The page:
Bu-lat-lat (boo-lat-lat) verb: to search, probe, investigate, inquire; to unearth facts
Volume 3, Number 11 April 13 - 19, 2003 Quezon City, Philippines
Blix: War Planned 'Long in Advance'
- The invasion of Iraq was planned a long time in advance, and the United States
and Britain are not primarily concerned with finding any banned weapons of mass
destruction, the chief UN weapons inspector, Hans Blix, said in an interview on
is evidence that this war was planned well in advance. Sometimes this raises
doubts about their attitude to the (weapons) inspections," Blix told
Spanish daily El Pais.
now believe that finding weapons of mass destruction has been relegated, I would
say, to fourth place, which is why the United States and Britain are now waging
war on Iraq.
the main aim is to change the dictatorial regime of Saddam Hussein," he
said, according to the Spanish text of the interview.
said US President George W Bush had told him in October 2002 that he backed the
UN's work to verify US and British claims that Baghdad was developing
biological, chemical and nuclear weapons.
'less convinced now'
he said he knew at the time "there were people within the Bush
administration who were sceptical and who were working on engineering regime
change". By the start of March the hawks in both Washington and London were
getting impatient, he added.
said that he thought the US might initially have believed Iraq possessed weapons
of mass destruction - although its "fabrication" of evidence raised
doubts about even that - but that Washington was now less convinced by its own
think the Americans started the war thinking there were some. I think they now
believe less in that possibility.
I don't know - you ask yourself a lot of questions when you see the things they
did to try and demonstrate that the Iraqis had nuclear weapons, like the fake
contract with Niger," he explained.
was a reference to US allegations - later denied - that Iraq had sought to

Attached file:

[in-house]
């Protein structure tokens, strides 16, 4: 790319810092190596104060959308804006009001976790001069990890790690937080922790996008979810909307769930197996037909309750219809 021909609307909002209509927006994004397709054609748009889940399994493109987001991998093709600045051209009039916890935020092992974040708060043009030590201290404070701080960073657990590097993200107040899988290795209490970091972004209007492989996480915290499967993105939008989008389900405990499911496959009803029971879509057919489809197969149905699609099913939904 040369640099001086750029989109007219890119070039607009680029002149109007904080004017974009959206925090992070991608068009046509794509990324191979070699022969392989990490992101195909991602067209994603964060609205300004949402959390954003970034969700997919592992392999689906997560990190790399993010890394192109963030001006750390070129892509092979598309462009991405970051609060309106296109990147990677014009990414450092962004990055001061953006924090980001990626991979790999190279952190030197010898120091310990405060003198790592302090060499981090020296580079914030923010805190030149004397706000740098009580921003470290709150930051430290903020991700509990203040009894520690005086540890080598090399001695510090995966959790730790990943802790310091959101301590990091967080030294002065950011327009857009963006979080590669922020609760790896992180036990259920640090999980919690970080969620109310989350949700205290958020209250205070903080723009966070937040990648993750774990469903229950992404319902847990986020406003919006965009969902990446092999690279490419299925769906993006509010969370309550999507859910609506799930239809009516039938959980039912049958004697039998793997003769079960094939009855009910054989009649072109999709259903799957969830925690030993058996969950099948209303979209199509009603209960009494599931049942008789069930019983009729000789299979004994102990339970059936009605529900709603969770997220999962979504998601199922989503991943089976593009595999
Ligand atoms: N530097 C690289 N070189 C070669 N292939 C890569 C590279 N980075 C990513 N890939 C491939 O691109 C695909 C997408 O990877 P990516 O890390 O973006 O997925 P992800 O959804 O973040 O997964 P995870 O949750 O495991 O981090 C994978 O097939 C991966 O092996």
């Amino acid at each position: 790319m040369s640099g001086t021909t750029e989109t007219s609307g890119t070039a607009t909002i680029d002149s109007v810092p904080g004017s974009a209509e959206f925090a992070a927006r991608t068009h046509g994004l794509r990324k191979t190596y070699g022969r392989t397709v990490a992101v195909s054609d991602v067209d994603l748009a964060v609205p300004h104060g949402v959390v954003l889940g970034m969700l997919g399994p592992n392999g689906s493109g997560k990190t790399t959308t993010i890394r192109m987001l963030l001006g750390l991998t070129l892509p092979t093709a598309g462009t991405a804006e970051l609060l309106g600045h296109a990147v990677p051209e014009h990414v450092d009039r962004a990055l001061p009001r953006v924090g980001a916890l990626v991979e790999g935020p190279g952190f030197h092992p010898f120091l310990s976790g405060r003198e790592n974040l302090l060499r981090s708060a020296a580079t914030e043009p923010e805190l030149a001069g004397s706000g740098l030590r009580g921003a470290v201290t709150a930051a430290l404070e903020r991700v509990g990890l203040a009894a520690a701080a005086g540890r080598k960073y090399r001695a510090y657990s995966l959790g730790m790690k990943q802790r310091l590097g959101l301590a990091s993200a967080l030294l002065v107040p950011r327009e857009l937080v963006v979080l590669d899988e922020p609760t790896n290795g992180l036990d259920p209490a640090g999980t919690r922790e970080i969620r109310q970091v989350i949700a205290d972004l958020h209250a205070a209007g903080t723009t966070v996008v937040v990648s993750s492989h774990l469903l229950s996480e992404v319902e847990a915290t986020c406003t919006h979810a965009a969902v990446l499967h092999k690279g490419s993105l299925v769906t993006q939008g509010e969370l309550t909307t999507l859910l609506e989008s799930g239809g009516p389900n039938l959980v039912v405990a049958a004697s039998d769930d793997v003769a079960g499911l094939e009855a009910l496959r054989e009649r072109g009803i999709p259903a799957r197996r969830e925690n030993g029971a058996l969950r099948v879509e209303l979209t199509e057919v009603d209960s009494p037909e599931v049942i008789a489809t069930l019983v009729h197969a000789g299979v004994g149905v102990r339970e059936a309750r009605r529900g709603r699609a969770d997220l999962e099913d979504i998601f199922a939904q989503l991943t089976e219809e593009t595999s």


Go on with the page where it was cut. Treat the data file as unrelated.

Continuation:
purchase uranium from the west African state of Niger.
very curious to see if they do find any (weapons)," he said.
said the war, which on Wednesday entered its 21st day, was "a very high
price to pay in terms of human lives and the destruction of a country" when
the threat of weapons proliferation could have been contained by UN inspections.
attacking Iraq, Washington had sent the wrong message - that if a country did
not possess biological, chemical or nuclear weapons, it risked being attacked.
sending out the wrong signal
United States maintains that the war on Iraq is designed to send a signal to
other countries to keep away from weapons of mass destruction.
people are getting a different message.
the announcement North Korea has just made. It's tantamount to saying 'if you
let in the inspectors, like Iraq did, you get attacked'.
Korea accused the United States on Sunday of using a UN Security Council
discussion of its nuclear programme as a "prelude to war" and warned
that it would fully mobilise and strengthen its forces.
an important problem," Blix continued.
a country perceives that its security is guaranteed, it won't need to consider
weapons of mass destruction.
This security guarantee is the first line of defence against the
proliferation of weapons of mass destruction." The 74-year-old Swede
announced in March that he would step down from his post when his contract runs
out in June.
reputation for independence and resisting political pressure was sorely tested
as the Iraq crisis unfolded and US officials became exasperated with his
measured reports on Iraqi cooperation with his inspection teams.
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April 9, 2003